Another key enabler is order management. Technology allows DOM to route an order to any DC, FC, store, or supplier. Based on inventory visibility, there needs to be a way to view the inventory across all facilities and route the order to the location closest to the customer. To take the order from the DOM, regional courier networks are becoming more sophisticated in their solutions (similar to FedEx or UPS).

Advanced carriers (LaserShip, DynaMex, OnTrac) can receive orders into their dispatching systems and capture delivery data for scalability.

Sample workflow for delivery:

  • Preferred & secondary courier providers are assigned zones around a location.

  • Order cut-off times and delivery promise dates established for each zone.

  • Capacity managed by carrier acceptance.

  • Customer alert features to provide delivery notices & exceptions.

The diagram below shows a work flow from the order management system, to store fulfillment, to delivery execution.

The diagram shows how the order management system needs to connect to the store fulfillment system to execute the shipment and select the lowest cost carrier for a seamless customer transaction.

Enabler: Store Fulfillment Systems

Store fulfillment of customer-direct orders from retail stores will require automated systems. The orders can be generated from multiple sources (e.g. web storefront, call center, in-store systems).

They can be picked at an FC and dispatched to the store, picked from store backrooms, or picked from product on display to in- store customers. Customer orders can also be shipped directly to the home or shipped to another store for PUDO there or in lockers.

Store fulfillment system approaches are influenced by retailer type/size (e.g. big box, mall-based fashion chain, regional specialty), existing IT landscape (e.g. order management, retail inventory, web commerce, and store systems), and deployment model (e.g. pilot, interim, full production).

While they vary in functionality and scalability, an effective store fulfillment solution should provide:

  • A Seamless Experience for the Customer. Fulfillment from store (versus FC) should not appear any different from the customer’s perspective, regardless of how the order is entered (web store front, call center, in-store).

  • Integrated DOM / Order Brokering Backbone. Distributed order management and store fulfillment processes need to be tightly coupled, given the need to support hundreds of stores versus a handful of FCs. Issues and discrepancies need to be addressed in near real-time. Order brokering needs to dynamically account for variable store capacities and workloads. Orchestration between order brokering, store fulfillment and delivery services also becomes more dynamic, as delivery commitment moves towards next-day and same-day service.

  • Complete Inventory Visibility. Order management, order brokering and customer service need near real-time views of inventory availability across stores, as well as the entire distribution network. This includes inbound shipments and vendor-direct store deliveries.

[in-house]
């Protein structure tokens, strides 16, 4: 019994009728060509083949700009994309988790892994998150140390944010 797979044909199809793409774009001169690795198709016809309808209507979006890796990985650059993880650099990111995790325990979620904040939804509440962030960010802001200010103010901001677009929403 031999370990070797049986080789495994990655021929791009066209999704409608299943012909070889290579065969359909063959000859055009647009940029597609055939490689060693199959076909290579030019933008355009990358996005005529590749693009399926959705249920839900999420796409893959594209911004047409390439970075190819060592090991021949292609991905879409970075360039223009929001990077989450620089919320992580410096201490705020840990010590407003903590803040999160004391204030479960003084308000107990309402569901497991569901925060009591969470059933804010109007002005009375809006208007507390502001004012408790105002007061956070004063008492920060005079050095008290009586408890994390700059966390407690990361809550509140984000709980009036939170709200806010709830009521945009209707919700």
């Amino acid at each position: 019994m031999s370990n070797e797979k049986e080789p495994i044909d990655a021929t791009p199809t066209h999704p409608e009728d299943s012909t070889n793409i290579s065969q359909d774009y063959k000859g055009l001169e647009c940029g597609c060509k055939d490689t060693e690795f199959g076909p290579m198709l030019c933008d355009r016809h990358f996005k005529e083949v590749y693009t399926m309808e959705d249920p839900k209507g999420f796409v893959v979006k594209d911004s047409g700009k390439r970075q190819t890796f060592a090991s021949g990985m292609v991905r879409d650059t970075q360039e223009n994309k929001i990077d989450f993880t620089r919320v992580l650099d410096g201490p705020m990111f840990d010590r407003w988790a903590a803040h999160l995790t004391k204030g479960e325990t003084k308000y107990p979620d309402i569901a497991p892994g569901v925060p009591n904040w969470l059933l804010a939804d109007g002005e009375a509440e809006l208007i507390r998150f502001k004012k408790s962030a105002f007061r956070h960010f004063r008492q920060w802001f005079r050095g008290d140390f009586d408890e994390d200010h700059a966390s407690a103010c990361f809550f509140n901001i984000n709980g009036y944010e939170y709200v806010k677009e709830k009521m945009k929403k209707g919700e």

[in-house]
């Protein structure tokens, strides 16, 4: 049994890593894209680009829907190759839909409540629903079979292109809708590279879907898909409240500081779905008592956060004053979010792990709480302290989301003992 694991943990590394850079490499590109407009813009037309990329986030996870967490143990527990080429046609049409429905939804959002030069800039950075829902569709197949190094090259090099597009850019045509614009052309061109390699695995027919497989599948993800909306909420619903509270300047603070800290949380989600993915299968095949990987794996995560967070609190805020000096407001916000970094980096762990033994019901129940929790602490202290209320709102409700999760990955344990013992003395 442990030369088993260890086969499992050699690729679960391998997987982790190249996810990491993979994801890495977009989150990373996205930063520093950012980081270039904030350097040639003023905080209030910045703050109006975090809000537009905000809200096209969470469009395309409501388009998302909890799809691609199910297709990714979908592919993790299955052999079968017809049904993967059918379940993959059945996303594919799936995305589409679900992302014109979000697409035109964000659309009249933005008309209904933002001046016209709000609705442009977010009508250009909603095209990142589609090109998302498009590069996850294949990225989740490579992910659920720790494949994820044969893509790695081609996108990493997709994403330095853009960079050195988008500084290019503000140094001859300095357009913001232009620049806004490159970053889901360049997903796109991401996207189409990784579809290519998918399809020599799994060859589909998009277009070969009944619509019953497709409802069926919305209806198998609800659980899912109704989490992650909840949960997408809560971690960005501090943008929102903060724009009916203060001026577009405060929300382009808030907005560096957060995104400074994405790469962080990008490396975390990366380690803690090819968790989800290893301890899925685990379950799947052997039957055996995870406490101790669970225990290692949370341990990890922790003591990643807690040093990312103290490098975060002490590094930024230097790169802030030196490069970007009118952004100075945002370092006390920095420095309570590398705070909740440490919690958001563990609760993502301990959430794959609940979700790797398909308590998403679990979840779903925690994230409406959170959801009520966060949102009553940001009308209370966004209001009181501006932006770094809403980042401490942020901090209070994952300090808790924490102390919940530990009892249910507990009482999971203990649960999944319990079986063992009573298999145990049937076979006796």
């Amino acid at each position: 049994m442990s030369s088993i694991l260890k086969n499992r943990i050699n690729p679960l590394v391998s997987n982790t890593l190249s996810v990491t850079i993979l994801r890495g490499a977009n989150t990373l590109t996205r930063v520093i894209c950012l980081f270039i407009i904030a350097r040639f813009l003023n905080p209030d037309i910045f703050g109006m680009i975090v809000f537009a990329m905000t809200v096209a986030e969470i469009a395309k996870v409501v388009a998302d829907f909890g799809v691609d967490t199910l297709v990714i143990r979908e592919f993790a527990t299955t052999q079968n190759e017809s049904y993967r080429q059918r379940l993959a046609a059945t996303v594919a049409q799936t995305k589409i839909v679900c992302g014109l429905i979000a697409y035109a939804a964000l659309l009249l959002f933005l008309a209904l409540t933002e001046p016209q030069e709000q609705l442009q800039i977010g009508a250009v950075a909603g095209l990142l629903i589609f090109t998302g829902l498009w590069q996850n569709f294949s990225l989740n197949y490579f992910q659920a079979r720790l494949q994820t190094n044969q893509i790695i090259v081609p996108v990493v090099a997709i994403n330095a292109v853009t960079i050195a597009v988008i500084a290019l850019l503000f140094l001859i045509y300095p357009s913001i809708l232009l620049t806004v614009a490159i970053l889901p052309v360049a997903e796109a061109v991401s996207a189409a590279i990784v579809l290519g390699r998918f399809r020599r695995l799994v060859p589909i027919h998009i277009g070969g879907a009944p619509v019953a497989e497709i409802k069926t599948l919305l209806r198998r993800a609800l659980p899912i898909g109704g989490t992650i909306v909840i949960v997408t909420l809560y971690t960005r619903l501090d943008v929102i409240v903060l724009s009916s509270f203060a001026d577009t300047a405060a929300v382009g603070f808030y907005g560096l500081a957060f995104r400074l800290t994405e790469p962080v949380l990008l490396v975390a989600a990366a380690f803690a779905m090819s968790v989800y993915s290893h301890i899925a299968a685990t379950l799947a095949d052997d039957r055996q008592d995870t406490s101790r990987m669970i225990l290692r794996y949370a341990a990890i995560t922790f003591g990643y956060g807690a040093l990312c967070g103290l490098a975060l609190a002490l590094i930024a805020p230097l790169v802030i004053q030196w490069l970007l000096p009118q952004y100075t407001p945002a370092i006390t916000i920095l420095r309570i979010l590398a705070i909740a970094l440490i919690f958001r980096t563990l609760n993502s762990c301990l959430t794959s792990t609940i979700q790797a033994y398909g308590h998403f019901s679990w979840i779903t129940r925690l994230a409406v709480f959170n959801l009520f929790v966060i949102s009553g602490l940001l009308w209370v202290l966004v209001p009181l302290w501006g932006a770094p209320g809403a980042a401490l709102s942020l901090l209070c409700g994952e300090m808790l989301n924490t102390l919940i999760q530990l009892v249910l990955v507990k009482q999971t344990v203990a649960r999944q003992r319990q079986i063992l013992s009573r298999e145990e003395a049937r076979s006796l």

• Structure for Efficient Store Processes. As store fulfillment volumes increase, store associates need a seamless, single-execution system. This system needs to provide robust locator, workload management, pick/pack methods, and mobile functionalities.

Inventory Accuracy and Store Fulfillment

To date, there has been little need to invest in warehouse-grade inventory tracking/visibility at the shelf level. The technology is available with RFID. Retailers have been evaluating RFID for some time and unwilling to make the investment. RFID is an option to solve inventory accuracy issues for the fulfillment of orders for products on display to in-store customers.

One thing for certain is that retailers will need to consider the technical and operational challenges related to improving store-level inventory accuracy. Accuracy of inventory products on display to in-store customers is often 60-80 %, and this picking from display inventory is really only usable on ‘save a sale’ type circumstances.

Enabler: The Final Delivery Service Provider — Local, Regional, National

The new e-commerce model has introduced new delivery requirements for rapid service from any supply point to customer homes, businesses, or other pick-up points. Rapid delivery is a critical customer service benefit desired by companies to increase market share. Delivery examples include the following:

  • Amazon offers Prime members free 2-day delivery for a yearly subscription fee. Tompkins International believes this will go to next-day delivery by the end of 2015.

  • LaserShip is piloting same-day delivery in NY, Philadelphia, and Boston for Amazon and Barnes & Noble.

  • DynaMex is testing same-day delivery with Sears in Chicago.

  • Amazon and WalMart offer service to store-based lockers for customer pick-up.

These specialized services are provided by a highly fragmented, evolving supply base. Service providers for the final delivery market are dominated by FedEx, UPS and USPS, with the remainder of the market highly fragmented and regional.